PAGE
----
Transgender Community Rallies Over Trump Order

Transgender Community Rallies Over Trump Order


Coachella Valley Region

With President Trump’s announcement that he would drop federal restroom guidelines for transgender students, the LGBT community in the Coachella Valley reacted by holding a demonstration in opposition to the executive order.

It seems simple, but for many transgender individuals it isn’t. Just going to the restroom can be a struggle."

"Many transgender students feel that they cannot eat throughout an entire day while being in school because they cannot use the restroom that they feel comfortable using. So it does put a strain on their educational path," said Paulina Angel, a transgender female and exectuvie director of Trans Community Project. "We know that if we end up using the restrooms that we were assigned at birth that we will be subject to being bullied, being beat up."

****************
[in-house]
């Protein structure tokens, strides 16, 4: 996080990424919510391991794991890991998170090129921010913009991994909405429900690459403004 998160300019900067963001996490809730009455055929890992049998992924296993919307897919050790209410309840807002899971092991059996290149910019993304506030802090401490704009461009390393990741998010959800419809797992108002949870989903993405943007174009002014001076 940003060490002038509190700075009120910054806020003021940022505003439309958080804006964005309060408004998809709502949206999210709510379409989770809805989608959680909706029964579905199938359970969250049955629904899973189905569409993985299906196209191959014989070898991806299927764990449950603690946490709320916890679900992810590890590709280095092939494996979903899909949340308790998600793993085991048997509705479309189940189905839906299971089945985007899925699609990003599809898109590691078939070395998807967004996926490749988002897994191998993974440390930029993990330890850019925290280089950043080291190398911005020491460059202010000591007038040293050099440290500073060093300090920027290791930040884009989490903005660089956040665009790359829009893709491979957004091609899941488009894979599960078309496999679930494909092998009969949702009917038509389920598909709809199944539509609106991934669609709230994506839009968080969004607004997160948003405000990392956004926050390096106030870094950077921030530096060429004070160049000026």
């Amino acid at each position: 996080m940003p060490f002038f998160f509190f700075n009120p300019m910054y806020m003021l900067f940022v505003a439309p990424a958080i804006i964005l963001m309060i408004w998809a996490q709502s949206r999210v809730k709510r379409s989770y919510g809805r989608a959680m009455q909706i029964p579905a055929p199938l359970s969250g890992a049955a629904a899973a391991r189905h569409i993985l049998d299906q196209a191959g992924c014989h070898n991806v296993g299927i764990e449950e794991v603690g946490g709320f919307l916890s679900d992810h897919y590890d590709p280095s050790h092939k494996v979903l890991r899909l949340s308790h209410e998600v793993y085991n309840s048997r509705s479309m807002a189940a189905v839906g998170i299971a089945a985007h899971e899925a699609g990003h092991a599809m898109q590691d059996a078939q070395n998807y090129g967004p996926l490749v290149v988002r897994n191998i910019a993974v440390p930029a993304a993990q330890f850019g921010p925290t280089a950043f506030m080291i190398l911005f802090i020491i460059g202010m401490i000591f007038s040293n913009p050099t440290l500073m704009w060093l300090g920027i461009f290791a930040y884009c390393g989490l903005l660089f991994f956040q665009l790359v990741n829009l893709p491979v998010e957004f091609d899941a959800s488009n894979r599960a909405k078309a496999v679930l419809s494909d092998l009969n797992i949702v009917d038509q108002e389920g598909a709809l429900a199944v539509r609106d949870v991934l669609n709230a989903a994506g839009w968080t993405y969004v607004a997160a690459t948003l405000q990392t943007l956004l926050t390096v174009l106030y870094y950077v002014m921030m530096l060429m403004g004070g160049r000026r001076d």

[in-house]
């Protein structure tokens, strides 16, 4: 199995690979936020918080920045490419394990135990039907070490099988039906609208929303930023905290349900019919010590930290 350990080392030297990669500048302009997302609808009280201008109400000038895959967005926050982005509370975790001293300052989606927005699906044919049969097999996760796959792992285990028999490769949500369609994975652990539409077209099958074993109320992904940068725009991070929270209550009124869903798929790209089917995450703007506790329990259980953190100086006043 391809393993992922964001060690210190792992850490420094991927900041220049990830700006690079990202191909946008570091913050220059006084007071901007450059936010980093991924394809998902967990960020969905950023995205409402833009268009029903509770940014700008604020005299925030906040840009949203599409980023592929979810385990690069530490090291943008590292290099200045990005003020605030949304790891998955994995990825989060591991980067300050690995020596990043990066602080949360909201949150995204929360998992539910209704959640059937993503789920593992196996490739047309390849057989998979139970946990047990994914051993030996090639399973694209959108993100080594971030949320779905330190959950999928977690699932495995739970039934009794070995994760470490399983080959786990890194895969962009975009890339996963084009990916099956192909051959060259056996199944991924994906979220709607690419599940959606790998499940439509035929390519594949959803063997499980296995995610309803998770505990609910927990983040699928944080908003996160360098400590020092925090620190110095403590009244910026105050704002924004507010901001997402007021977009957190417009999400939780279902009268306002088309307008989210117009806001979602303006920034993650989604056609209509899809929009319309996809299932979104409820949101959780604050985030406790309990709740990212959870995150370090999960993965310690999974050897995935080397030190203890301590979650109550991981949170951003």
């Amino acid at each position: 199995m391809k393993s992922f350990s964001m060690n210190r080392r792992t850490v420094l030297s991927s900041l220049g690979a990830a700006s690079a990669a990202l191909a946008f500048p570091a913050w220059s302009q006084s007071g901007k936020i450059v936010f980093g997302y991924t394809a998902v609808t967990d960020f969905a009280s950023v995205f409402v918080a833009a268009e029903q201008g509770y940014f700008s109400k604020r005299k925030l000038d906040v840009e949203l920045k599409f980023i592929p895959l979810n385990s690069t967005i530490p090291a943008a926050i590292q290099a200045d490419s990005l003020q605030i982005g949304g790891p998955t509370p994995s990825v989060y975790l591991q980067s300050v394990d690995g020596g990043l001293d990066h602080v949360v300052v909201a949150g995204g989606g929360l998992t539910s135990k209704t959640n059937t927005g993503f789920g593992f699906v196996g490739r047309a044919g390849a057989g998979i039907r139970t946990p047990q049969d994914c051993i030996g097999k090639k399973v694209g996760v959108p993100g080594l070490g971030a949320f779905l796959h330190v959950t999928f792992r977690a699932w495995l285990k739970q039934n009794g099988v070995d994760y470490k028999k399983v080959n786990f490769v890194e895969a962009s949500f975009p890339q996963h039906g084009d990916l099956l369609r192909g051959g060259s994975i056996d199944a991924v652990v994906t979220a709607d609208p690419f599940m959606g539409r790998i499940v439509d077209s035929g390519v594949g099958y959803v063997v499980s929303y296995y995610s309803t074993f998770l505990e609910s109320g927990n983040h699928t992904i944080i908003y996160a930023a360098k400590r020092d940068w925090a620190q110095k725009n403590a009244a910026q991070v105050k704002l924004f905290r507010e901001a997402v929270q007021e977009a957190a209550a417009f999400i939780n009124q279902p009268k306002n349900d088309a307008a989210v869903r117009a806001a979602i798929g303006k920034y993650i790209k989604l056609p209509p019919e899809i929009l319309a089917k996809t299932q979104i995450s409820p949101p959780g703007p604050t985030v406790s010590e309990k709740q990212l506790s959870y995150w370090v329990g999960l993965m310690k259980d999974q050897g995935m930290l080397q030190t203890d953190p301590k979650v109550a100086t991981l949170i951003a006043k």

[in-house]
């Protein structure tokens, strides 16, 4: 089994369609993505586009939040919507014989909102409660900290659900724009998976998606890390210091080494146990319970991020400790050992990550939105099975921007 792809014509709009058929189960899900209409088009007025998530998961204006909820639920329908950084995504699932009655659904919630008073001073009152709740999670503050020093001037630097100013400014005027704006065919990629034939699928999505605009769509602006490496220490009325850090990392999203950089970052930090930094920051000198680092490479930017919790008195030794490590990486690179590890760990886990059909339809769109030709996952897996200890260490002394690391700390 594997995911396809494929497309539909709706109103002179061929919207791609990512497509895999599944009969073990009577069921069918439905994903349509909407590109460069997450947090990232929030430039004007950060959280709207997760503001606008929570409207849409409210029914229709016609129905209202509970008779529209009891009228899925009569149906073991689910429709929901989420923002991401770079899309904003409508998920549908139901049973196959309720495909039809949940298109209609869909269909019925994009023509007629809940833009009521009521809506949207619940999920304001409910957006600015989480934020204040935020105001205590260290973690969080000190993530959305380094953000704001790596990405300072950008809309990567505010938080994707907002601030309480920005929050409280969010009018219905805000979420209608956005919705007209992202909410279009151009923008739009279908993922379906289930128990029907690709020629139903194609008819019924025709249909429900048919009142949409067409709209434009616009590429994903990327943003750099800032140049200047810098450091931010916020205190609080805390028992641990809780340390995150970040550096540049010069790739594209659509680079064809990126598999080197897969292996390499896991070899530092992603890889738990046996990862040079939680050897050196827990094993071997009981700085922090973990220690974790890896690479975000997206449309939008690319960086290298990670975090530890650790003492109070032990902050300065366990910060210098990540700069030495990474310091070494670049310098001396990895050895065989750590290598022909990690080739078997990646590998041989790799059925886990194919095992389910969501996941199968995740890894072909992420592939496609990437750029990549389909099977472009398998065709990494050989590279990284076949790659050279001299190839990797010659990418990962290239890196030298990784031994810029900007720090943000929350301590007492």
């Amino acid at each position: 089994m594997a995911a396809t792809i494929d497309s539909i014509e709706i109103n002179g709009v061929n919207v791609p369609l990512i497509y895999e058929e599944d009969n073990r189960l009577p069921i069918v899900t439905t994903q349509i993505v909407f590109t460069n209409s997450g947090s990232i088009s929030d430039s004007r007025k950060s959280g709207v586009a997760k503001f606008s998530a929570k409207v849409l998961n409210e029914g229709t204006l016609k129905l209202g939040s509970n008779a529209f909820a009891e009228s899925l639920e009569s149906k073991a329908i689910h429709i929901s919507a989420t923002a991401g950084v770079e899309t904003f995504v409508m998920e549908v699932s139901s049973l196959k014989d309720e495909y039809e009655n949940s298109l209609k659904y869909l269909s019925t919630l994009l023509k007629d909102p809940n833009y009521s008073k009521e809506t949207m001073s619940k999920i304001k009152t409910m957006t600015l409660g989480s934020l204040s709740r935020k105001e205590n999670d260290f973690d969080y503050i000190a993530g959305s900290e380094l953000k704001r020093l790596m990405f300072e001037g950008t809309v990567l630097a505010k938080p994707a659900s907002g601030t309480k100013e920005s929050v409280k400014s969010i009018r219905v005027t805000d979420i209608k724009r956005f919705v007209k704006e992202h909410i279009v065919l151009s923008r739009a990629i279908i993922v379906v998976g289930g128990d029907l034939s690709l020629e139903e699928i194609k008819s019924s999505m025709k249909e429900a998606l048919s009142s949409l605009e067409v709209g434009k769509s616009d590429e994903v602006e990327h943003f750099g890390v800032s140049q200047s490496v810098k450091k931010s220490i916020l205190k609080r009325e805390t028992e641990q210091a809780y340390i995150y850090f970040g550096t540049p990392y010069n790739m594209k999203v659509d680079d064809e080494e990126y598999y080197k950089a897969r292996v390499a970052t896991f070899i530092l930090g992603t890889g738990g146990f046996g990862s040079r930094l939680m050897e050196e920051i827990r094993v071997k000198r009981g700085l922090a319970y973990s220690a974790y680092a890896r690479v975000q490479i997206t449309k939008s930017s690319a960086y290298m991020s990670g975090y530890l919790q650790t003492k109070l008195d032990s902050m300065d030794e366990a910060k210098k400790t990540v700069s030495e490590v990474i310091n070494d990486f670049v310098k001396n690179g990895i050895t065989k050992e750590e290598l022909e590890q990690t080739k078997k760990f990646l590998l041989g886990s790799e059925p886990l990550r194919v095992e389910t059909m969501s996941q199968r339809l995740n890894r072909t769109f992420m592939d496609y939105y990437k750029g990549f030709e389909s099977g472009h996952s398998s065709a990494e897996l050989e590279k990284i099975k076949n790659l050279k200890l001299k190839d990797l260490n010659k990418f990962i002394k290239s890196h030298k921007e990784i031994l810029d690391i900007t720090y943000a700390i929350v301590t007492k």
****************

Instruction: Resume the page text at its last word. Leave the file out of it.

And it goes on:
President Trump issued the executive order essentially putting the restroom guidelines for transgender students back into the hands of the states and local communities. 

"It’s good that it goes back to the states and states rights and each state passes legislation to go ahead and take care of this problem," said Bob Richmond, former chairman of the Riverside Republican Party.

LGBT supporters say there could be serious consequences.

"Since President Obama declared that as being part of title nine protections, suicide rates for transgenders has dropped. And we’re unfortunately fearful that transgender suicides rates will go up and discrimination, when it returns, and if it’s legal, that could cause great problems for our community," said David Lahti, a volunteer with the Human Rights Campaign.

"Transgender students are going to start becoming depressed, they’re going to start becoming anxious with anxiety, they’ll go from dropping out of school to doing things that are not rational, to even ending with suicide," said Angel.

Some who support President Trump’s executive order say they are not against trans students using the restroom of their choice but feel the guideline decisions should be left to local lawmakers. Others say it’s a more personal issue.

"Men who think they are women should be in the men’s locker room if they have mens plumbing. Women who think they are men should be in the women’s locker room," said Richmond.